Tuesday, 5 June 2018

Demand Side Units Now Reach 540MW

by Owen Martin

A total of 544MW of demand side units (DSU) was contracted for in the recent All Island I-SEM capacity auction. Each DSU will qualify for capacity payments of € 41,800 per MW. So that's a total of €22 million that will be paid each year to encourage off grid generation, including "dirty" diesel generation, in my opinion, a consequence of the mad rush for wind energy.  Since wind cannot always be depended on to meet demand, the obvious solution is to reduce demand.

A Demand Side Unit (DSU) is a demand site that can be instructed by EirGrid to reduce electricity demand. Instructions to reduce electricity demand are called dispatch instructions. Where a DSU consists of more than one individual demand site it is called an aggregated DSU. A DSU uses a combination of on-site generation and/or plant shutdown to deliver a demand reduction in response to an instruction from EirGrid [Eirgrid].

However such industrial sites can offer demand reduction services through a combination of load reduction, running standby diesel generators, or running inactive Combined Heat and Power (CHP) plant [Rationale for DSU].  

Many data centres have installed diesel generators, so presumably they can also qualify as a Demand Side Unit, which will greatly reduce the load on the now wind dominated grid. In fact, we may soon see the entire industry of Ireland registering to become Demand Side Units which would greatly reduce electricity demand and thereby make it easier to meet our renewable targets. Although, in reality, it would be a fudge and would make a mockery of our "green" credentials as we would still be as dependent on fossil fuels as ever. 

It is ironic that the mad rush for clean wind involves moving away from very efficient gas generation to inefficient fast acting forms of generation such as diesel. In fact, the capacity auctions saw DSU's take precedence over the very recently built modern and efficient CCGT in Huntstown, Dublin. So we have one policy which seems to prefer higher emitting generation in direct conflict with the other policies that encourage lower emitting generation.  

It was no surprise then that recently it was announced that Ireland's carbon emissions were rising. This is because central planning is about box ticking and meeting targets rather than a sensible all round plan that can adapt and respond logically to feedback. 


  1. The whole benefit of mains electricity supply for the average small to medium sized enterprise and domestic consumer is that consumers get flick of a switch power at an affordable cost freeing up their time for more profitable or enjoyable activities. Its the same as baking, milk supply or vegetable supply. I have always claimed that wind does not work or it it does, it works in such a way as to be near useless to consumers. This is why you rarely see wind turbines powering homes or farms. Once government decides to promote wind at all cost, engineers have to introduce ways to accommodate that wind. The above article describes such an attempt. In plain man's language what is happening is this.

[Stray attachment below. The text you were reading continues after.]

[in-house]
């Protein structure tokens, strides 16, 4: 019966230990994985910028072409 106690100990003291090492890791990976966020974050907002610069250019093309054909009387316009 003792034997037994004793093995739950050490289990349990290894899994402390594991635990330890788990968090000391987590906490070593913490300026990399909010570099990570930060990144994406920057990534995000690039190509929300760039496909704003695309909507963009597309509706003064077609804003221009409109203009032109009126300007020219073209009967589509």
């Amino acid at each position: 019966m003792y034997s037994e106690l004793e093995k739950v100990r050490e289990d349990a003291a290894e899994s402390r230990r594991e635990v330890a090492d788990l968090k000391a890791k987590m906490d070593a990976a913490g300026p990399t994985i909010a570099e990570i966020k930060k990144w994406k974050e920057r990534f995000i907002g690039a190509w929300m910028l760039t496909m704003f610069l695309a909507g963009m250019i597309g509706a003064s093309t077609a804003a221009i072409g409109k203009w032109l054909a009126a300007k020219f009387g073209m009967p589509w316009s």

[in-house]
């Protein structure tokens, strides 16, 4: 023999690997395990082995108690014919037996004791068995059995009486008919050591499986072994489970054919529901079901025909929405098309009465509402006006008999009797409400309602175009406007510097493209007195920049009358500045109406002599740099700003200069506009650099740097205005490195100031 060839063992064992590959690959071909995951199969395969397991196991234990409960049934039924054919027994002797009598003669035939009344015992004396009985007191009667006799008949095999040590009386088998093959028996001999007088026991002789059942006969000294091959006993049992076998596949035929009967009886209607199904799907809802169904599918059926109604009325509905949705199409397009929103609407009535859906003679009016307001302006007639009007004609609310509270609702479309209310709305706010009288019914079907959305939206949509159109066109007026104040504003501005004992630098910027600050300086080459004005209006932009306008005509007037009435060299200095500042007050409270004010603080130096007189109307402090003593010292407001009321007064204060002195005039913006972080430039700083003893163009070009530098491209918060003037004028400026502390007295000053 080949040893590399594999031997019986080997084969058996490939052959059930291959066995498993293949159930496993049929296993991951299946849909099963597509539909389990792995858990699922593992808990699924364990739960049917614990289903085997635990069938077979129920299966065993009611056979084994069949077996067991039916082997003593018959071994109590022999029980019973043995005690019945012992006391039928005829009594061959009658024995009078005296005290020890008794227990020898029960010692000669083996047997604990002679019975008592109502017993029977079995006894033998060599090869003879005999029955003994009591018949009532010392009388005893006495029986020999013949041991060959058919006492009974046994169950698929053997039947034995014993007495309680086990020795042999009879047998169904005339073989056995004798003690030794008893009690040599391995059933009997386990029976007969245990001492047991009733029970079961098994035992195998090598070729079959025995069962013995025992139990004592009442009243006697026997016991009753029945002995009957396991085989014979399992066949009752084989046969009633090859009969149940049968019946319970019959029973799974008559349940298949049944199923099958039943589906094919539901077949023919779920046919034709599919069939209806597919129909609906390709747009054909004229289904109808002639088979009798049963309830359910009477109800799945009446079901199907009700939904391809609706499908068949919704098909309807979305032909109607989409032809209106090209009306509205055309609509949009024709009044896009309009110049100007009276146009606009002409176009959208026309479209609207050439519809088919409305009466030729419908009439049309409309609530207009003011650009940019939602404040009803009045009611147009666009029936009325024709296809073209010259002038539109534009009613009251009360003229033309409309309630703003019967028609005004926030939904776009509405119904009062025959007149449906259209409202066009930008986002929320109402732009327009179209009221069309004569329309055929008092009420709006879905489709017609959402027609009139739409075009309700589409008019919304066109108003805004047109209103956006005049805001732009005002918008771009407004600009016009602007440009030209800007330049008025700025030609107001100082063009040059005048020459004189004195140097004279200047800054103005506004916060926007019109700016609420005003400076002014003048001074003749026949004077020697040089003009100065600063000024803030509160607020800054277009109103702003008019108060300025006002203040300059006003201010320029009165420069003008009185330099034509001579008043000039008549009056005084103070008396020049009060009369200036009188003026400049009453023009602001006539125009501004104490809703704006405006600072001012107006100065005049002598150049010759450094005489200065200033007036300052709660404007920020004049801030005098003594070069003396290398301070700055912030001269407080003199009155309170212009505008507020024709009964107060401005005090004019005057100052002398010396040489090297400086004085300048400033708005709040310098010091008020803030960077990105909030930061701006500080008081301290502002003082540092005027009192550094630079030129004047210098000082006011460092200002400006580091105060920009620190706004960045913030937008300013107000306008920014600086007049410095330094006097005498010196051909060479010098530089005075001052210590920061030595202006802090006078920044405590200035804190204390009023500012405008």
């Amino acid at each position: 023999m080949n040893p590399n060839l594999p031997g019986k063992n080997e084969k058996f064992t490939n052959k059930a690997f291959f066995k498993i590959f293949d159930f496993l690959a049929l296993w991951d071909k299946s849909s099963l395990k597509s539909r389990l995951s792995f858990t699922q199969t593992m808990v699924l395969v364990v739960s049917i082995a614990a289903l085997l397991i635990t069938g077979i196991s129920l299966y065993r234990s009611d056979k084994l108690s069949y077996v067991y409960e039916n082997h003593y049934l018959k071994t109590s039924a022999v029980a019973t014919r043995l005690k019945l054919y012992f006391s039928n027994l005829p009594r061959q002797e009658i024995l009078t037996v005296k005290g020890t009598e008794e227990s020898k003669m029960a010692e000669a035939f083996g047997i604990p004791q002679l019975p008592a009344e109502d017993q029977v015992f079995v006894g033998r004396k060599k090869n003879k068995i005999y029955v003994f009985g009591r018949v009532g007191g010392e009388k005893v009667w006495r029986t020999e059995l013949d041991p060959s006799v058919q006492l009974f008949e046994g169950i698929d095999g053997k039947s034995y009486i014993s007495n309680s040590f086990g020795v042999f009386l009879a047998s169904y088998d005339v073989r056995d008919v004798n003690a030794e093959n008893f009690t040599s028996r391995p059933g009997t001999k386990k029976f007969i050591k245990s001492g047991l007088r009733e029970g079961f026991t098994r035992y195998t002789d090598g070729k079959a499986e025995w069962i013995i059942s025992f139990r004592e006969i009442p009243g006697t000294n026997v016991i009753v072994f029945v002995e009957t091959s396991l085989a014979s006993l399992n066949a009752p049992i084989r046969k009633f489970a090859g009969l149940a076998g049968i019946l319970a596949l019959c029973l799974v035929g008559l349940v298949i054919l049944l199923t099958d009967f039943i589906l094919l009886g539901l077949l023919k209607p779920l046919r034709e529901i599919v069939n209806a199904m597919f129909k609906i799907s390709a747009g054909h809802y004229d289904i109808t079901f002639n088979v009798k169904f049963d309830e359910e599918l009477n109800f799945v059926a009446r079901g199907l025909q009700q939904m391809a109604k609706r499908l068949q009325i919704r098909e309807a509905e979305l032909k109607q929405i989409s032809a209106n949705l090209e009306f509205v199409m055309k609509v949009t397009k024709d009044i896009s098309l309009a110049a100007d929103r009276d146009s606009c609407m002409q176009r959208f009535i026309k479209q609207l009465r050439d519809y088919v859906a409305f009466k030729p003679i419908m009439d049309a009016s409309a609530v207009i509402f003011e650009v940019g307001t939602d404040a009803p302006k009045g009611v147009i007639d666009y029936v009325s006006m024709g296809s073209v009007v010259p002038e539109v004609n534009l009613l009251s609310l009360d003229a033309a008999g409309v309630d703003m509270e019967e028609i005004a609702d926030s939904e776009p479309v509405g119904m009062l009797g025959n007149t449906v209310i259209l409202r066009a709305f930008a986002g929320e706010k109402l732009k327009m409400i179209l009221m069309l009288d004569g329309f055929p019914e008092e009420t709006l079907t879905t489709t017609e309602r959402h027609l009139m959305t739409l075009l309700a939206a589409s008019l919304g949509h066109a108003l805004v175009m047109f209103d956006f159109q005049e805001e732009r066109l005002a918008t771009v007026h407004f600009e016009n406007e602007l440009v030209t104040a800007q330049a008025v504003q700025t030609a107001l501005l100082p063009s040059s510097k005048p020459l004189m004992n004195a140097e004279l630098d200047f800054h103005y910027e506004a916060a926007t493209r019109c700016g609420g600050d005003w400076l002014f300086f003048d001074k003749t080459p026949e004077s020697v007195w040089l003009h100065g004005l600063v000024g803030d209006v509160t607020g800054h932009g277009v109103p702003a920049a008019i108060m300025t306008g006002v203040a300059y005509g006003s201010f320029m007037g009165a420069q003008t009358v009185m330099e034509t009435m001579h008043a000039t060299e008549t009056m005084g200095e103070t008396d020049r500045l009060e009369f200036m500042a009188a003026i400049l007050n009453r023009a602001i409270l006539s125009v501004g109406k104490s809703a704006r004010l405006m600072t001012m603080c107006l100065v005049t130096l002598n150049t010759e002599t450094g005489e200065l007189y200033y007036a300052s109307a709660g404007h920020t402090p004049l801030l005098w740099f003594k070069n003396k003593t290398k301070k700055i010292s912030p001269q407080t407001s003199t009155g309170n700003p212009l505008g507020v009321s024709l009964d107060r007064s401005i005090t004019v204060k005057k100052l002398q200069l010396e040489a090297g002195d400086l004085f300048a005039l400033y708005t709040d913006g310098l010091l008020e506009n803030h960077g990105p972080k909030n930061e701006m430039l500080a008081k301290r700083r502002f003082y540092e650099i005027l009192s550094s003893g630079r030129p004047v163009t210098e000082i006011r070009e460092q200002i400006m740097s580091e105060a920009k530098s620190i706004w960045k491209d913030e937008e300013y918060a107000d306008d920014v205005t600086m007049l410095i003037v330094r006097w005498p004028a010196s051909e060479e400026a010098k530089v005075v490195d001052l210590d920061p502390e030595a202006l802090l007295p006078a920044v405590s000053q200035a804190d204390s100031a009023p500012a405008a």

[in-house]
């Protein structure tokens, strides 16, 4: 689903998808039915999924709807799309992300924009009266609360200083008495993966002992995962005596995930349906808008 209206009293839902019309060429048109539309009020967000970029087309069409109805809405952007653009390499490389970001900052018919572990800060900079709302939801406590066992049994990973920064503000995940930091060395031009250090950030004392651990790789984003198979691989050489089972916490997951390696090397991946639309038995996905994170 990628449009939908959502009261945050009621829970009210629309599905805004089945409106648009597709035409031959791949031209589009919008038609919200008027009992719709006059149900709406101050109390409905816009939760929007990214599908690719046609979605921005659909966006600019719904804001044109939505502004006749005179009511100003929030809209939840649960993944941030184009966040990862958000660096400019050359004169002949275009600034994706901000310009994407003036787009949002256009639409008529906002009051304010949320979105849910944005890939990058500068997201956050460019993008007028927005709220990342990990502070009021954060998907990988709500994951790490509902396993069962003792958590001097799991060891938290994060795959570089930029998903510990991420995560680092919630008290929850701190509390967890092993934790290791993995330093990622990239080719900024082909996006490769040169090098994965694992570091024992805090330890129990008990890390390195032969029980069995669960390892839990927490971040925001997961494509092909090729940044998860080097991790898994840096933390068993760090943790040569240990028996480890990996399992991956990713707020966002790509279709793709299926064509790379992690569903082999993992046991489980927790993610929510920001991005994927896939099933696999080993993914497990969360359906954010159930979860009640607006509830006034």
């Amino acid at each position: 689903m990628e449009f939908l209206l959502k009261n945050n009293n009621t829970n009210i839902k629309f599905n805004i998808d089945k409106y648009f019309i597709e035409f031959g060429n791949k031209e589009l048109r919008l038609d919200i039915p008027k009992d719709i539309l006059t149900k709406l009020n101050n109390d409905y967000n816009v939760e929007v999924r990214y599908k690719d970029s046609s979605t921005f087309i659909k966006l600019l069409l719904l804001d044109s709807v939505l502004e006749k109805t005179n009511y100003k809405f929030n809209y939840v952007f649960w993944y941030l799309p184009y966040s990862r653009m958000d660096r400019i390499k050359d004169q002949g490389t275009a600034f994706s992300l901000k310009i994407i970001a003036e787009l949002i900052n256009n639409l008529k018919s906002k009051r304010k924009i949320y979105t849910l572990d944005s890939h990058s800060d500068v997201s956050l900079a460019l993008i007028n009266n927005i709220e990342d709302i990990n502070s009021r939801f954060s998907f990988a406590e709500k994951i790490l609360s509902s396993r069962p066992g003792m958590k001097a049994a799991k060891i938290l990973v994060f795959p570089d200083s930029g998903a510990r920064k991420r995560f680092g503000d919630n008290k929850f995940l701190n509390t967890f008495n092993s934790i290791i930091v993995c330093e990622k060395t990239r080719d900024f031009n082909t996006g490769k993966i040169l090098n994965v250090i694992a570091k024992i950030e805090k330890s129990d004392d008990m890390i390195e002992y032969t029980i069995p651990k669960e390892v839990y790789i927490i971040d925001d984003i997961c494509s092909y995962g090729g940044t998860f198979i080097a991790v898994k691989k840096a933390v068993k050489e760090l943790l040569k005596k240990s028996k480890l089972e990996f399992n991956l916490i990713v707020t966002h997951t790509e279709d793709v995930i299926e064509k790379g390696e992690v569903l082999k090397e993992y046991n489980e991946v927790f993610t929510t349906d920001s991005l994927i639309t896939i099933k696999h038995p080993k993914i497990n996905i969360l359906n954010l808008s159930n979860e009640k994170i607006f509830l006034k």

1) Start up businesses are encouraged to install fossil fuel back up generators for which they receive hansom fixed payments and payments for supply of power. (all extra)
    2) Existing businesses are encouraged to install such generators both to supply themselves reliable power (reduce demand on grid) and to supply the grid in times of low wind. We can see that both these initiatives reduce the market for electricity for conventional suppliers who will struggle to stay in business. They reverse the business model, so that instead of cash flowing towards the Mains supplier, it goes the other way. If this catches on, the price of Irish electricity will surpass the highest electricity prices on the world. Consumers will switch to bottled gas and diesel generation where possible. The consequent reduction on demand will cripple mains fossil fuel suppliers and will cripple the ever growing wind and solar producers unless prices increase a lot. Note (the ESB and SSE are in financial difficulties and Gaelectric are bankrupt). Meanwhile thare will be no emissions reduction. There will be no public outcry for another few years until mass disconnections become normal. This is the most perfect example of Irish Paddywhackery. It's a cross between a classic economic bubble and a Ponzi scheme. I have been working hard to see if it is possible to bet in the financial markets that the whole lot will come tumbling down. The problem is how does one define its failure? Meanwhile Ireland and the UK is on its 9th day with no wind energy at all. There is a lot of sun and government's answer is to install more solar generation. So its another added cost.

  2. When I looked the business model of wind generation in 2012. I said wind generation is crazy. I always thought that customers create demand not production units. Some of these diesel units are use for peak smoothing. It is very difficult to see how they can actually be used as at the level of 75% wind penetration on the grid the grid becomes very unstable. Eirgrid virtually shut down wind production during one of the big storms before last Christmas. Probably because wind generation during periods of turbulent wind storms would crash the grid. These DSU's and solar generation will cannibalise even further the income of theses loss making wind farms.It will be interesting to see what is the next accountancy trick that they will use to give the impression of financial solvency on paper. Surely another company not mentioned ,in the above comment , to be under financial pressure has to be Bord Na Mona. Both Sliabh Bawn, which they own jointly with Coillte, and Mount Lucas had capacity factors of less than 15% in 2017. The only thing certain about the Irish Energy policy is it financial implosion.